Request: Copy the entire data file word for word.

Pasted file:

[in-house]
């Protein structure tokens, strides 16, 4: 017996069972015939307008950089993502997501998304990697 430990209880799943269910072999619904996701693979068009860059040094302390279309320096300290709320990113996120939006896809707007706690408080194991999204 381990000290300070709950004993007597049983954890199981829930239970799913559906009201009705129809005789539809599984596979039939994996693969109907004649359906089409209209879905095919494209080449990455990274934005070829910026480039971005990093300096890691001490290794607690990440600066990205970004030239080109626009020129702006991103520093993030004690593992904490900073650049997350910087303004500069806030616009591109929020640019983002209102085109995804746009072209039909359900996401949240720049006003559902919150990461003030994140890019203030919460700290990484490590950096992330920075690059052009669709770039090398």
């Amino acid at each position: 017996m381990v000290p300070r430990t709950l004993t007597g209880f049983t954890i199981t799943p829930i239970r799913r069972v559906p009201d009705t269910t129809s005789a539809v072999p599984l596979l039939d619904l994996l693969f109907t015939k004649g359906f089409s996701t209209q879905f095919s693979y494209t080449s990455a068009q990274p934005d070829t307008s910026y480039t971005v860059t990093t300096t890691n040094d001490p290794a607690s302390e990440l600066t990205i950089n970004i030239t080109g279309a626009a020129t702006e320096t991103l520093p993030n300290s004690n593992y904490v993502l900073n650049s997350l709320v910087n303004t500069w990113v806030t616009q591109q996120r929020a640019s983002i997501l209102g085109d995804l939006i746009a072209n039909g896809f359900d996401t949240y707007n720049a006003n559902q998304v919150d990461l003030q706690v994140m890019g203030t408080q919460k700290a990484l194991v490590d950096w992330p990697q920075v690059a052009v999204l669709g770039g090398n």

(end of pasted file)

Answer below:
[in-house]
């Protein structure tokens, strides 16, 4: 017996069972015939307008950089993502997501998304990697 430990209880799943269910072999619904996701693979068009860059040094302390279309320096300290709320990113996120939006896809707007706690408080194991999204 381990000290300070709950004993007597049983954890199981829930239970799913559906009201009705129809005789539809599984596979039939994996693969109907004649359906089409209209879905095919494209080449990455990274934005070829910026480039971005990093300096890691001490290794607690990440600066990205970004030239080109626009020129702006991103520093993030004690593992904490900073650049997350910087303004500069806030616009591109929020640019983002209102085109995804746009072209039909359900996401949240720049006003559902919150990461003030994140890019203030919460700290990484490590950096992330920075690059052009669709770039090398």
């Amino acid at each position: 017996m381990v000290p300070r430990t709950l004993t007597g209880f049983t954890i199981t799943p829930i239970r799913r069972v559906p009201d009705t269910t129809s005789a539809v072999p599984l596979l039939d619904l994996l693969f109907t015939k004649g359906f089409s996701t209209q879905f095919s693979y494209t080449s990455a068009q990274p934005d070829t307008s910026y480039t971005v860059t990093t300096t890691n040094d001490p290794a607690s302390e990440l600066t990205i950089n970004i030239t080109g279309a626009a020129t702006e320096t991103l520093p993030n300290s004690n593992y904490v993502l900073n650049s997350l709320v910087n303004t500069w990113v806030t616009q591109q996120r929020a640019s983002i997501l209102g085109d995804l939006i746009a072209n039909g896809f359900d996401t949240y707007n720049a006003n559902q998304v919150d990461l003030q706690v994140m890019g203030t408080q919460k700290a990484l194991v490590d950096w992330p990697q920075v690059a052009v999204l669709g770039g090398n």